How to lose weight and keep it off?


Lasting, healthy weight loss demands that you transform your eating and exercise habits. But many other choices you make each day, such as how much time you spend sleeping or surfing the Internet, can also make a difference.
The truth is there is no “one size fits all” solution to permanent healthy weight loss. What works for one person may not work for you, since our bodies respond differently to different foods, depending on genetics and other health factors. To find the method of weight loss that’s right for you will likely take time and require patience, commitment, and some experimentation with different foods and diets. The key is making simple tweaks to your lifestyle.

Eat Breakfast Every Day- Many people skip breakfast because they're too rushed or they aren't hungry. One habit that's common to many people who have lost weight and kept it off is eating breakfast every day. We must try to have breakfast slowly and mindfully- every single day. If this does not sound feasible to you, then we have two ways to go about it- either to set our priorities right or to figure a way around it in your given schedule.

Make sure you're getting enough sleep.

Research shows inadequate sleep can lead to weight gain. Most people need about eight hours of sleep a night, but there's a lot of variability — some people need more, some less. You can tell if you're getting enough sleep if you wake up feeling refreshed and ready to go, rather than groggy and grouchy. Lack of sleep can induce stress hormones and contribute to weight gain.

Energize your exercise.

Try a new form of exercise. Throughout the day, do whatever you can to be more active -- pace while you talk on the phone, take the dog out for an extra walk, and march in place during television commercials. Swim laps at a local pool; go dancing; play a sport. Finding a form of exercise that you really enjoy will make it easier to stick to an exercise routine — and incorporating new types of exercise can keep you challenged and less likely to become bored.

Close the Kitchen at Night

Establish a time when you will stop eating so you won't give in to the late-night munchies or mindless snacking while watching television. Brushing your teeth after dinner will prevent you from wanting to eat anything else.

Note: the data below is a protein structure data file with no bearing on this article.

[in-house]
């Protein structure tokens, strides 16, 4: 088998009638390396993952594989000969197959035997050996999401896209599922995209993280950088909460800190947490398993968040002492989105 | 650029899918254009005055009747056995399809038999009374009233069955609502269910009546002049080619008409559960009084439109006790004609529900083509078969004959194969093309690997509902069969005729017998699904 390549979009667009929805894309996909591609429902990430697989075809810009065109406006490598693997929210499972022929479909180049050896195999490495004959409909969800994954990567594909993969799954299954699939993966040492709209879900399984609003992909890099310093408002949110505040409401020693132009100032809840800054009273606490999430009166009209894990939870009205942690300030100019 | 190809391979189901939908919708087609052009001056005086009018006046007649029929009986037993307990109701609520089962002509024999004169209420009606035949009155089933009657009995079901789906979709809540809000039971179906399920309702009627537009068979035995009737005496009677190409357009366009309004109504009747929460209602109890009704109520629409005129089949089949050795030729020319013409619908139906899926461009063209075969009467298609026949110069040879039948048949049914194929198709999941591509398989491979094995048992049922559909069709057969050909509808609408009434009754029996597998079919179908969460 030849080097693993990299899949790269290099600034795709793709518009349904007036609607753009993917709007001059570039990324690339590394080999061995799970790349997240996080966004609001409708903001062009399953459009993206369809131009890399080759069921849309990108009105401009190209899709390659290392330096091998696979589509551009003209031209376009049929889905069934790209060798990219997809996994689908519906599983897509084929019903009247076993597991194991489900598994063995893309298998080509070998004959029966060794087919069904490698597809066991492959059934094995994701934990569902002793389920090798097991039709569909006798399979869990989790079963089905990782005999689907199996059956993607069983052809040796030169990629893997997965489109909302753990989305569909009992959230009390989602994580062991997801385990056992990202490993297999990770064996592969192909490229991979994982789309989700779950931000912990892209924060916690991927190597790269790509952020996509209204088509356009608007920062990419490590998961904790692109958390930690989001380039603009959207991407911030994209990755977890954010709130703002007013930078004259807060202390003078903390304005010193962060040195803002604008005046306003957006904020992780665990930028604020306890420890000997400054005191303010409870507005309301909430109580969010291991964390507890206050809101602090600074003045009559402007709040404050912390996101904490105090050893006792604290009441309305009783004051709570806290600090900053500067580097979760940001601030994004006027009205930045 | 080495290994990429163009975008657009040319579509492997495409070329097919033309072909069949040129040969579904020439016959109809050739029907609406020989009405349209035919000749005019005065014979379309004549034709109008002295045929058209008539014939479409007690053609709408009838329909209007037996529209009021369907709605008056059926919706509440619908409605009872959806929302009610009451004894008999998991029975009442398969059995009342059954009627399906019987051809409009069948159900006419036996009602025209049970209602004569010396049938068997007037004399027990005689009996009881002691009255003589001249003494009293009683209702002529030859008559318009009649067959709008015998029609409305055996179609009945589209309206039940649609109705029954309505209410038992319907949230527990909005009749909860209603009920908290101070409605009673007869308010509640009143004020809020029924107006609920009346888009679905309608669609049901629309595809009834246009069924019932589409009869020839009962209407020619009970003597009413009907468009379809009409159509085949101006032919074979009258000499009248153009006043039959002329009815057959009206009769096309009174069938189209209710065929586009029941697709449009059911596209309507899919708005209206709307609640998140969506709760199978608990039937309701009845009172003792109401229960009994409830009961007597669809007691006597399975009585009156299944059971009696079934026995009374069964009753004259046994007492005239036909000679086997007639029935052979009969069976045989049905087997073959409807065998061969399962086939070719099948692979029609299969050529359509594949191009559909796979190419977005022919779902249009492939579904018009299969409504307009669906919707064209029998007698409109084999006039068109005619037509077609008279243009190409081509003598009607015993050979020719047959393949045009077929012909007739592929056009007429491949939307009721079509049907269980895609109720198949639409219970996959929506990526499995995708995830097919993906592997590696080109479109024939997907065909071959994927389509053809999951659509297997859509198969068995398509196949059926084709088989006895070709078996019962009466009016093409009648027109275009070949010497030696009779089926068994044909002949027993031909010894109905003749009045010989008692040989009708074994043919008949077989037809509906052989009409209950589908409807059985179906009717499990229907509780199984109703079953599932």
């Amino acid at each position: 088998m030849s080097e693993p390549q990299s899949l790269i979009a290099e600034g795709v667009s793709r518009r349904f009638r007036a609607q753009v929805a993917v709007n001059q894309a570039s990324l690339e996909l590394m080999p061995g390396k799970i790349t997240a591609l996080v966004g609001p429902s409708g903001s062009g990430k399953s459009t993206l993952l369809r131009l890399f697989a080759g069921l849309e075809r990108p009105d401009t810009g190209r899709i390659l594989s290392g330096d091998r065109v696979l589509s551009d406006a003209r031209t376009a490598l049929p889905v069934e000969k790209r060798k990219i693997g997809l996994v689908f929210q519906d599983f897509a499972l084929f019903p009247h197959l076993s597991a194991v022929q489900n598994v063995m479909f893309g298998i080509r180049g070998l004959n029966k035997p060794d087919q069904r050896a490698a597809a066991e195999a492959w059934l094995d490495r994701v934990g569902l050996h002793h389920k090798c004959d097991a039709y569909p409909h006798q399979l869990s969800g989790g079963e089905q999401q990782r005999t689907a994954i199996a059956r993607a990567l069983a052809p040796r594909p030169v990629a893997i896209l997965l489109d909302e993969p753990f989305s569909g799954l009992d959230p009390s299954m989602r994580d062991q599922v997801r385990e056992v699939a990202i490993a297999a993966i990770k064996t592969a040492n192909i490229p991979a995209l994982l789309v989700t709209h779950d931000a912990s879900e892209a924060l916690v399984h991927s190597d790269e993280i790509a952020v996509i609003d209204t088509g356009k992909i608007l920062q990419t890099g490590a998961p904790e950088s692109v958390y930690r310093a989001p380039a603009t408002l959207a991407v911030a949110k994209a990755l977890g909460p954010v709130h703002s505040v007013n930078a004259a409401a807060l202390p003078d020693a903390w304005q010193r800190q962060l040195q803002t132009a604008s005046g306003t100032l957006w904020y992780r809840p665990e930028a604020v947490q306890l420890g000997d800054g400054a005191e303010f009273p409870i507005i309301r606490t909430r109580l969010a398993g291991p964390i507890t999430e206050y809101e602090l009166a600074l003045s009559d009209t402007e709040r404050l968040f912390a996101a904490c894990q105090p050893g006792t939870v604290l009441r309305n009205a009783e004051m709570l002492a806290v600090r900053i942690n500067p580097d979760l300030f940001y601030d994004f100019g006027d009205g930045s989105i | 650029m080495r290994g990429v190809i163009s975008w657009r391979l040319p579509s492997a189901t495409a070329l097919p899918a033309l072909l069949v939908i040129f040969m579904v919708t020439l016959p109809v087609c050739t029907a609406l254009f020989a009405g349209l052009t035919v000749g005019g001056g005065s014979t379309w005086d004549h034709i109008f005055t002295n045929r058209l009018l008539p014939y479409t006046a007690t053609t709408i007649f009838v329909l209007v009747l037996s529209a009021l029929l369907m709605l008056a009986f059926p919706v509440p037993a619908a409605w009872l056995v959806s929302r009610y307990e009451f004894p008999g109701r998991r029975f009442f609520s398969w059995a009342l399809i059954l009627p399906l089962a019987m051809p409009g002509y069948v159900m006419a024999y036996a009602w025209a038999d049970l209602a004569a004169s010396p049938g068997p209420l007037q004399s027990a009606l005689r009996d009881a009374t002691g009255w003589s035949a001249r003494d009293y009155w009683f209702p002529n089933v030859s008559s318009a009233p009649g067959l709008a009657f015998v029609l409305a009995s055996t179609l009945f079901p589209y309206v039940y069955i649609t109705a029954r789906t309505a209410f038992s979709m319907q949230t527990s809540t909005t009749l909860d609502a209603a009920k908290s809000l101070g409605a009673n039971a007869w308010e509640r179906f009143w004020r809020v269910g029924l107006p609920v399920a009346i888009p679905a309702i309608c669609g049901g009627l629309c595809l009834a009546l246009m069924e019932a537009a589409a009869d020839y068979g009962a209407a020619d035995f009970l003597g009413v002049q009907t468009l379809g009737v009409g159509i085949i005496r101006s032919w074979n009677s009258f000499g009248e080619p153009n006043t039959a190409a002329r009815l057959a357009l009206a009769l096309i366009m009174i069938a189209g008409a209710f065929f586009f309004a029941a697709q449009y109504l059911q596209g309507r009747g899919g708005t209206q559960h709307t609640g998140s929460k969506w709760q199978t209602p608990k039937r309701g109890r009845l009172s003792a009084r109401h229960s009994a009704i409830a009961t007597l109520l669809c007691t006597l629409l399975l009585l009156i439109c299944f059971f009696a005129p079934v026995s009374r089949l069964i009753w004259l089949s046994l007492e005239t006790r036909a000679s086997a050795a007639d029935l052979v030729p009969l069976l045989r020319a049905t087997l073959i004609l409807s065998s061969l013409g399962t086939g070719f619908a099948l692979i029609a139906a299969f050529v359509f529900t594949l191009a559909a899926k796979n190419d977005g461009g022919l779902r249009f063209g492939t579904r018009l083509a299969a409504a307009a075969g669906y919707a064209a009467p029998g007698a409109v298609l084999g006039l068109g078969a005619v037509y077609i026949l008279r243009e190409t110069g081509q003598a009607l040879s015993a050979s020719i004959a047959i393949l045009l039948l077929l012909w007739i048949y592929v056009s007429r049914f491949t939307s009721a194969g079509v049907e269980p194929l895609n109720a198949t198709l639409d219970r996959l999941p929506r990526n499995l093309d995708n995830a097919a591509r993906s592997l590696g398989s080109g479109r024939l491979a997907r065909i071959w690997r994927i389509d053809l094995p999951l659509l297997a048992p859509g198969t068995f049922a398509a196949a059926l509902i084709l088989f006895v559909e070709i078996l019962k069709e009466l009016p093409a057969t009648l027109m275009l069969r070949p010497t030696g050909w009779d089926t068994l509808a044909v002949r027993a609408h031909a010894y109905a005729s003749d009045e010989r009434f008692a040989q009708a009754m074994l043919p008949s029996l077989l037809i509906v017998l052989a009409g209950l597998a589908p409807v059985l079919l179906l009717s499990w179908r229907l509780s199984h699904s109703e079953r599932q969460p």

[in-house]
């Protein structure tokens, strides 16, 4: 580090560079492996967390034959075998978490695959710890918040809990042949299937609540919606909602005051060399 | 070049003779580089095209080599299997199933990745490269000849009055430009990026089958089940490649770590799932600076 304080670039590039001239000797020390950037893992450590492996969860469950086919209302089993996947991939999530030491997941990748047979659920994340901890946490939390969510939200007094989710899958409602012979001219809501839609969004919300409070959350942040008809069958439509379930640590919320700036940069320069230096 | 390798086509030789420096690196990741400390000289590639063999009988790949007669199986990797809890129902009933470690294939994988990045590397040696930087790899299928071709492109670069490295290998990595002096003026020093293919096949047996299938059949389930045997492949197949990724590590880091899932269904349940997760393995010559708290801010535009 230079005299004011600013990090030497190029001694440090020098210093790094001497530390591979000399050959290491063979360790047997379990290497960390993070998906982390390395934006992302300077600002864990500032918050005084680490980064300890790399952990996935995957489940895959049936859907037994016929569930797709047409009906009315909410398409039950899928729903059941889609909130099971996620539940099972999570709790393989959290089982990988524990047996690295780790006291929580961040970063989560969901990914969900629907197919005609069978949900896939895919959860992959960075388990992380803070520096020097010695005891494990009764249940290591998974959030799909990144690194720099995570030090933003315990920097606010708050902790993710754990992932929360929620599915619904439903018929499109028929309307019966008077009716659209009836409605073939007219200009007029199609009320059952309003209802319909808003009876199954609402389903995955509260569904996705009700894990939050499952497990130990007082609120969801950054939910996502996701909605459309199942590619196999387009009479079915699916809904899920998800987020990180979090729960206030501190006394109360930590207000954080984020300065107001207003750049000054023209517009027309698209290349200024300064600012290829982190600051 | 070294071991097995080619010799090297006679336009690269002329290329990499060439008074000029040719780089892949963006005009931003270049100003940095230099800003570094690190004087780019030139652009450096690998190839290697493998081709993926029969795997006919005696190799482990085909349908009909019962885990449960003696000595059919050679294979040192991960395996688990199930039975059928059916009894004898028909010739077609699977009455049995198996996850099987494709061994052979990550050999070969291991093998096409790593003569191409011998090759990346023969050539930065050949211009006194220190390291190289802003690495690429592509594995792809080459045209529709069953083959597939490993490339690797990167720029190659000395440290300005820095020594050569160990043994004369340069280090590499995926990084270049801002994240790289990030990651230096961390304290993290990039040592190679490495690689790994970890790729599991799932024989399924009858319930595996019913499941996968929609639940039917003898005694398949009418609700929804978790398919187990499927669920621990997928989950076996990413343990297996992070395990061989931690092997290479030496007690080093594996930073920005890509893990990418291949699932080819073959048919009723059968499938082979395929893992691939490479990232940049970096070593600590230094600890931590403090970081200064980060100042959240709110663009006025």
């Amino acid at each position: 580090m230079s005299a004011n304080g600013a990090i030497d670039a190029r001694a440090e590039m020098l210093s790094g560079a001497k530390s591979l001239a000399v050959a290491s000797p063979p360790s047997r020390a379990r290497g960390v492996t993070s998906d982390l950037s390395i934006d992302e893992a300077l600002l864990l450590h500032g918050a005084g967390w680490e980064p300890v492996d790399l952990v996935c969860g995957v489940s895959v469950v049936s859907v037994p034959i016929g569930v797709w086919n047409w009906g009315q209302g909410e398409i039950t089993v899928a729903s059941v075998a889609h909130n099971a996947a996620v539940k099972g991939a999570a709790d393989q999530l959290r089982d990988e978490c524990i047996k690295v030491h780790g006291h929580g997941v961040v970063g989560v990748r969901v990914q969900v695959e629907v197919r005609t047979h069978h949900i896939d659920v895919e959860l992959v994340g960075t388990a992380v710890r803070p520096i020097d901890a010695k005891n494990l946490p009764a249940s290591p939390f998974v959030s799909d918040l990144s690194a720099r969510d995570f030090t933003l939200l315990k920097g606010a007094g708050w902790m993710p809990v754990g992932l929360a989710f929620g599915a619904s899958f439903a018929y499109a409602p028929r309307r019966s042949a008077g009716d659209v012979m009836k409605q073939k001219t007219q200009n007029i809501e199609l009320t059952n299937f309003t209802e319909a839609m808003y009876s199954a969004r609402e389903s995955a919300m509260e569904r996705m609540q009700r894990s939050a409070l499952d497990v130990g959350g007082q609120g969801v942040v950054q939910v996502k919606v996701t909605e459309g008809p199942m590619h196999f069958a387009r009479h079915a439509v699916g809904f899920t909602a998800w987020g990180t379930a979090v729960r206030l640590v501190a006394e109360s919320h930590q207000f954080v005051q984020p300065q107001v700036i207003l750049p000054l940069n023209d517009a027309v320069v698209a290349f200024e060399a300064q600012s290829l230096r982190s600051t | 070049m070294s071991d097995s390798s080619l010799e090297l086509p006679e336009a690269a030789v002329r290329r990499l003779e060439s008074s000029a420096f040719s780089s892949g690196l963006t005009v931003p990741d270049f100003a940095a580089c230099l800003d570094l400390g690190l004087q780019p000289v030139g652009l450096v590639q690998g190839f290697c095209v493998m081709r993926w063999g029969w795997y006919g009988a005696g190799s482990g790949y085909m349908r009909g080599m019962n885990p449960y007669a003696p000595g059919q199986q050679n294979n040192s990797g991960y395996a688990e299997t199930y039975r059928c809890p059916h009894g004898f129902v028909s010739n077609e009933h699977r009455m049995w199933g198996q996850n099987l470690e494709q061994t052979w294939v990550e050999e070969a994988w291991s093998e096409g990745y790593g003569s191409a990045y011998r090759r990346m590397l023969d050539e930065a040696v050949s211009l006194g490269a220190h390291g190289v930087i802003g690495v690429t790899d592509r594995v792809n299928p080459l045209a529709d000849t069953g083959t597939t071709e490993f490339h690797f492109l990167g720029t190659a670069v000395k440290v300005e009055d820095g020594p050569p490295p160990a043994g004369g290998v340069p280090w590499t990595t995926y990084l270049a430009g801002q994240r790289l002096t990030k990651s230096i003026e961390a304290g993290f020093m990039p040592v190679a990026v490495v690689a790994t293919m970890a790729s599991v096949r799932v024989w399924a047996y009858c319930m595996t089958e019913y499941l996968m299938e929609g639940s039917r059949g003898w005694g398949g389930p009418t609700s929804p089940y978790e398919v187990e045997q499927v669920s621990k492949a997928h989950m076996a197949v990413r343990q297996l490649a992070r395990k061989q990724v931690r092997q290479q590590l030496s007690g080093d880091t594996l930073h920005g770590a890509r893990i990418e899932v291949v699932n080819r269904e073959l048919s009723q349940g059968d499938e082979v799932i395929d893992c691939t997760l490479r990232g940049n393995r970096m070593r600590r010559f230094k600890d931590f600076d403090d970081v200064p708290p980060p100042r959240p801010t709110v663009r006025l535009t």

Choose Liquid Calories Wisely

Sweetened drinks pile on the calories, but don't reduce hunger like solid foods do. Satisfy your thirst with water, sparkling water with citrus, skim or low-fat milk, or small portions of 100% fruit juice. Try a glass of nutritious and low-calorie vegetable juice to hold you over if you get hungry between meals. Be careful of alcohol calories, which add up quickly. If you tend to drink a glass or two of wine or a cocktail on most days, limiting alcohol to the weekends can be a huge calorie saver.

Keep a food log

Recording what you eat every day helps to keep you accountable and motivated. Writing down what you eat and how much you exercise can help you gain awareness of your behaviors and track your changes toward specific goals.

Drink more water

Thirst can often be confused with hunger, so by drinking water you can avoid extra calories.

Control Your Environments

Limit the amount of tempting foods you have at home. Stock your kitchen with lots of healthy options and choose the right restaurants (avoid the temptation by staying away from all-you-can-eat restaurants).

Above all it is most important to be happy with the steps you are taking towards your metabolic balance regimen. If you are feeling restricted, something is not right. The choices and “restrictions” should come naturally. They will gradually if we are treading the correct path.

 

 

 



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